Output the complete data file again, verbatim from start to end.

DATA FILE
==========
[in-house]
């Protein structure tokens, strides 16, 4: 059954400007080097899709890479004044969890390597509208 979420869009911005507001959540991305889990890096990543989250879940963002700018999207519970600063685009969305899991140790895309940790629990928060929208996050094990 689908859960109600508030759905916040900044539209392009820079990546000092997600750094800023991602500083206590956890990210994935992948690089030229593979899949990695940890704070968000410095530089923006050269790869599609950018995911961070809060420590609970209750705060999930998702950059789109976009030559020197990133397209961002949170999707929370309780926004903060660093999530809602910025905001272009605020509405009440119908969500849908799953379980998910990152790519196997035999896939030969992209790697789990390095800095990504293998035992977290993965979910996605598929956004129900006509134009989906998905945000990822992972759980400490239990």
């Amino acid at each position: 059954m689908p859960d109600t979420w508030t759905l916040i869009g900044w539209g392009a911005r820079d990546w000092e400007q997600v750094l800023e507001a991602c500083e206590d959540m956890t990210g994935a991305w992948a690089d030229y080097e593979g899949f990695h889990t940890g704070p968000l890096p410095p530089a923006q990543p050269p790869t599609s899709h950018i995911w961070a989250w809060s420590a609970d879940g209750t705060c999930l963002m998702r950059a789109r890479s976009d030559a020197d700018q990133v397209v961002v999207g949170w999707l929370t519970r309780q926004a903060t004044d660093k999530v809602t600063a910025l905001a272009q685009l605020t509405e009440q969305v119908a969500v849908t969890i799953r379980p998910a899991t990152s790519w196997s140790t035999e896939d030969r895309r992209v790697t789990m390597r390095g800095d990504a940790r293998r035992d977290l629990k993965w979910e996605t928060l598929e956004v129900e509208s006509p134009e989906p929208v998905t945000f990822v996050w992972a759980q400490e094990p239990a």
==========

[in-house]
């Protein structure tokens, strides 16, 4: 059954400007080097899709890479004044969890390597509208 979420869009911005507001959540991305889990890096990543989250879940963002700018999207519970600063685009969305899991140790895309940790629990928060929208996050094990 689908859960109600508030759905916040900044539209392009820079990546000092997600750094800023991602500083206590956890990210994935992948690089030229593979899949990695940890704070968000410095530089923006050269790869599609950018995911961070809060420590609970209750705060999930998702950059789109976009030559020197990133397209961002949170999707929370309780926004903060660093999530809602910025905001272009605020509405009440119908969500849908799953379980998910990152790519196997035999896939030969992209790697789990390095800095990504293998035992977290993965979910996605598929956004129900006509134009989906998905945000990822992972759980400490239990």
């Amino acid at each position: 059954m689908p859960d109600t979420w508030t759905l916040i869009g900044w539209g392009a911005r820079d990546w000092e400007q997600v750094l800023e507001a991602c500083e206590d959540m956890t990210g994935a991305w992948a690089d030229y080097e593979g899949f990695h889990t940890g704070p968000l890096p410095p530089a923006q990543p050269p790869t599609s899709h950018i995911w961070a989250w809060s420590a609970d879940g209750t705060c999930l963002m998702r950059a789109r890479s976009d030559a020197d700018q990133v397209v961002v999207g949170w999707l929370t519970r309780q926004a903060t004044d660093k999530v809602t600063a910025l905001a272009q685009l605020t509405e009440q969305v119908a969500v849908t969890i799953r379980p998910a899991t990152s790519w196997s140790t035999e896939d030969r895309r992209v790697t789990m390597r390095g800095d990504a940790r293998r035992d977290l629990k993965w979910e996605t928060l598929e956004v129900e509208s006509p134009e989906p929208v998905t945000f990822v996050w992972a759980q400490e094990p239990a």